What is the team doing to improve for 2007? The Dodgers, Phillies, Cubs and Padres are all making moves to improve. All the Mets have done is sign a 40-year-old outfielder who has played 150 games in a season four times -- twice in the last seven seasons, re-signed a 40-year-old pitcher -- maybe two, depending on how old El Duque really is -- re-signed a pitcher serving a 50-game suspension and re-signed a 37-year-old second baseman whose numbers next season most likely will not match his numbers from 2006.
Please tell me there is serious work being done to acquire a proven front-end-of-the-rotation pitcher. What moves are the Mets trying to make to be better in '07 than '06? -- Matt G., Allentown, Pa.
To a degree, you're preaching -- or at least writing -- to the choir. I thought the club would make an effort to become younger, particularly after the late-season breakdowns by Cliff Floyd, Pedro Martinez and Orlando Hernandez, and the production dropoff by Jose Valentin suggested that a move in that direction would be wise. And the addition of Moises Alou moves the roster in the other direction.
But understand this about Alou -- he wasn't signed to play nine innings in each of 155 games. I'd guess 120 games is the max for him. And he'll be replaced frequently for defense and baserunning by outfielders Endy Chavez and Ben Johnson. Chances are Valentin won't play as many innings per week in 2007 as he did after late May last year.
Since the Mets nearly reached the World Series last year, I'm considering buying season tickets for 2007. However, with the Cubs, Dodgers and Phillies all bulking up during the offseason and the Mets making nothing other then minor moves, I'm beginning to re-think the purchase. I was hoping you could give me some advice about my situation and possibly give me some insight on transactions that they may make in the near future. -- Brian L., East Meadow, N.Y.
I'll be quite surprised if they don't import another veteran starting pitcher. Mark Mulder still appears to be a better bet than Barry Zito. And a move to import one of the A's starters -- Danny Haren, Rich Harden and Joe Blanton -- is, to me, more likely than signing Zito. The holdup in any trade scenario is the inclusion of right-hander Aaron Heilman in any package.
Heilman's changeup was a primary component in the "different look" bullpen mentioned. Manny Mota throws an effective changeup, but he won't be pitching until early June. And the new reliever Ambiorix Burgos doesn't replace Heilman, either.
That's why I think signing Mulder is the most likely move. He costs money, not nearly as much as Zito, and he, too, will benefit from a relationship with pitching coach Rick Peterson. He would upgrade the rotation and his acquisition wouldn't undermine the bullpen.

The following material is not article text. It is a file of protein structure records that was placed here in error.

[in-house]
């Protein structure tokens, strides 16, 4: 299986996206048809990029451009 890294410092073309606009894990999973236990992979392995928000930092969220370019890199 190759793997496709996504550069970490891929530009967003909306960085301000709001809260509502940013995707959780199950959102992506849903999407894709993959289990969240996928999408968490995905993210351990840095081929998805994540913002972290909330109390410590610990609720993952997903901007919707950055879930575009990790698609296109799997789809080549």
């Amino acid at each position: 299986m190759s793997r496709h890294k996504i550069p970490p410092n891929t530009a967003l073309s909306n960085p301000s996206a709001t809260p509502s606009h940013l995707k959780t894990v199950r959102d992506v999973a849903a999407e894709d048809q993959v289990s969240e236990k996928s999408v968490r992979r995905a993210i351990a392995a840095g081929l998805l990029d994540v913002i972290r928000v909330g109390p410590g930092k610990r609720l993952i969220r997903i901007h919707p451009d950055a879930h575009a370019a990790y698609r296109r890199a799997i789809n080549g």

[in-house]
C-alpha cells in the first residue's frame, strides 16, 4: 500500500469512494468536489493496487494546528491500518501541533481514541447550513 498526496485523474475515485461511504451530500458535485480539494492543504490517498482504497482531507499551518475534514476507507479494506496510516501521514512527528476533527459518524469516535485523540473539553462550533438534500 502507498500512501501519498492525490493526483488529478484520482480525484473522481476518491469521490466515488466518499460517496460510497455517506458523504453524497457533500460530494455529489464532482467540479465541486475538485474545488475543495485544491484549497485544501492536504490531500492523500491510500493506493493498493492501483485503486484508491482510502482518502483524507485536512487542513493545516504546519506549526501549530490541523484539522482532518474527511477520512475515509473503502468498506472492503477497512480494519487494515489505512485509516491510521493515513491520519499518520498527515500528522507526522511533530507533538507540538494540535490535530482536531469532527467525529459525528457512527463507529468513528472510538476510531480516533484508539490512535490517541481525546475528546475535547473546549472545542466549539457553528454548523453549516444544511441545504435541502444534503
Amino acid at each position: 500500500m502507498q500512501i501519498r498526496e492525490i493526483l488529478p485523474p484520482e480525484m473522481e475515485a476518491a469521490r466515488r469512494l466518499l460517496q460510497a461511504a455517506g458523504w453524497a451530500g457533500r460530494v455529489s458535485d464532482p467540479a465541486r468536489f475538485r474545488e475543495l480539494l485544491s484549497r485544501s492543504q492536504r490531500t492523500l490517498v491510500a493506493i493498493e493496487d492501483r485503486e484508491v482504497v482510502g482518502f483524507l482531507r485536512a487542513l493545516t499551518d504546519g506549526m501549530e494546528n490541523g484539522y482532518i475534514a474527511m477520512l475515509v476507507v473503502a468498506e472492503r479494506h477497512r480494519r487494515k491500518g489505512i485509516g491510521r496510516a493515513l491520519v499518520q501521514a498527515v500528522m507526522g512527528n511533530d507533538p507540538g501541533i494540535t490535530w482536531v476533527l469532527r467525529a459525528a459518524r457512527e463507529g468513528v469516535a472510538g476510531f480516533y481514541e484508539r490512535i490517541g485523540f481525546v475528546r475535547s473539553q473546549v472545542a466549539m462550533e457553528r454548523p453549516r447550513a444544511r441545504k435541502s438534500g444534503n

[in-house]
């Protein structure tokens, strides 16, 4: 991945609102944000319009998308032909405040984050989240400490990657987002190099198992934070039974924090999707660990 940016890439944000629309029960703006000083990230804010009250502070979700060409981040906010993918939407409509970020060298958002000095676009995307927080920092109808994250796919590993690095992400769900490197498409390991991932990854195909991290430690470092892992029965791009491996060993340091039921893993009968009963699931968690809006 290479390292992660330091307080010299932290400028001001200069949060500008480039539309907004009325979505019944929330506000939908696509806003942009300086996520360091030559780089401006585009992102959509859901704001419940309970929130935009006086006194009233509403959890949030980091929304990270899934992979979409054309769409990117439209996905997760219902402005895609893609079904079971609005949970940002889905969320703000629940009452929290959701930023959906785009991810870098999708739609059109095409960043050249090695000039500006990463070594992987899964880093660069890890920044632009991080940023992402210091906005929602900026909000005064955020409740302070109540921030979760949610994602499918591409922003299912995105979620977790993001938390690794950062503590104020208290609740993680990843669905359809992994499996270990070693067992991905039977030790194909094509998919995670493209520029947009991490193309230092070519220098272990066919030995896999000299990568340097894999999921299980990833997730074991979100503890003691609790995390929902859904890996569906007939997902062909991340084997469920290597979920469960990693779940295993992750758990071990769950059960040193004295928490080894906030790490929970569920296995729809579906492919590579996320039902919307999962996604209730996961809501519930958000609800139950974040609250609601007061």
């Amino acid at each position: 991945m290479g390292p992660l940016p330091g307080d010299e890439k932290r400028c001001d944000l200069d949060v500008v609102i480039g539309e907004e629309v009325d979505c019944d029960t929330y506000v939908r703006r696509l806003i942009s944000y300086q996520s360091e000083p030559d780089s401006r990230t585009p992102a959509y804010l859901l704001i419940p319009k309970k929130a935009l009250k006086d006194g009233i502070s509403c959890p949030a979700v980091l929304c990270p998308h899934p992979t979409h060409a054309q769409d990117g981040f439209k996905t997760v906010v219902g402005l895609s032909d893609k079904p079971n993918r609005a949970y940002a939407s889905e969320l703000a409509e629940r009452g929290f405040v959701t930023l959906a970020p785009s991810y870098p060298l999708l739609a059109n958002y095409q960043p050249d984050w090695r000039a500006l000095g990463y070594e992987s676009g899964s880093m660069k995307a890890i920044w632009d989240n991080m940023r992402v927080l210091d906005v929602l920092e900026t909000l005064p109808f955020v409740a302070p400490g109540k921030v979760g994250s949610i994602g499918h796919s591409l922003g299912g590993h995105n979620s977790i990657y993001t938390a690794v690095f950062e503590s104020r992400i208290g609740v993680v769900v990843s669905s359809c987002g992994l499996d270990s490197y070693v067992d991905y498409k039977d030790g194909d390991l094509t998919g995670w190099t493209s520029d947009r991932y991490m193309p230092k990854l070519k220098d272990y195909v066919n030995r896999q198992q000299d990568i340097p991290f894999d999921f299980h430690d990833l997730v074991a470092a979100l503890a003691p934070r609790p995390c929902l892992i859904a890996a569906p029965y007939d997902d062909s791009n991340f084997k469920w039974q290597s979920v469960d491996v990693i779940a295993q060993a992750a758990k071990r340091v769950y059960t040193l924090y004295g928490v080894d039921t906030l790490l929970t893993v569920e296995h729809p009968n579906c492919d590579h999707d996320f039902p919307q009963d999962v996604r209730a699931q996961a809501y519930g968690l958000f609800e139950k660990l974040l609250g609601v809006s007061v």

With all that said, do you suppose the Philies in '07 are likely to make up the 12 games that separated them from the first-place Mets at the end of last season? Will they be so much better? Will the Mets be something less? Will it be 12 games worth? And what do the Cubs and Dodgers have to do with anything?
The Mets and Phillies are likely to be the best teams in the National League East. More than that I can't say. Do the Mets, in December, have to be be the favorites to reach the World Series before you'll feel comfortable? No one can say they are or will be. That's why they play 162 games.
How about Lastings Milledge, Mike Pelfrey and Philip Humber to the Twins for Johan Santana? How does that sound? -- Keith C., Miami
It sounds great, but the Twins aren't soliciting any offers for their ace left-hander.
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How could the Mets allow a terrific middle reliever like Chad Bradford slip away? Is general manager Omar Minaya only interested in players older than 38? -- Carole M., Staten Island, N.Y.
The years that mattered most in this scenario amounted to three, the length of the contract the Orioles offered Bradford. The moment they offered three, the Mets excused themselves from the pursuit of -- you're right -- a pitcher who had a terrific season in 2006. The way the Mets saw the Bradford circumstances was similar to how the Braves operated for years with their relievers. Their sense was/is that no element of the game is more inconsistent from one year to the next than the performance by middle relievers.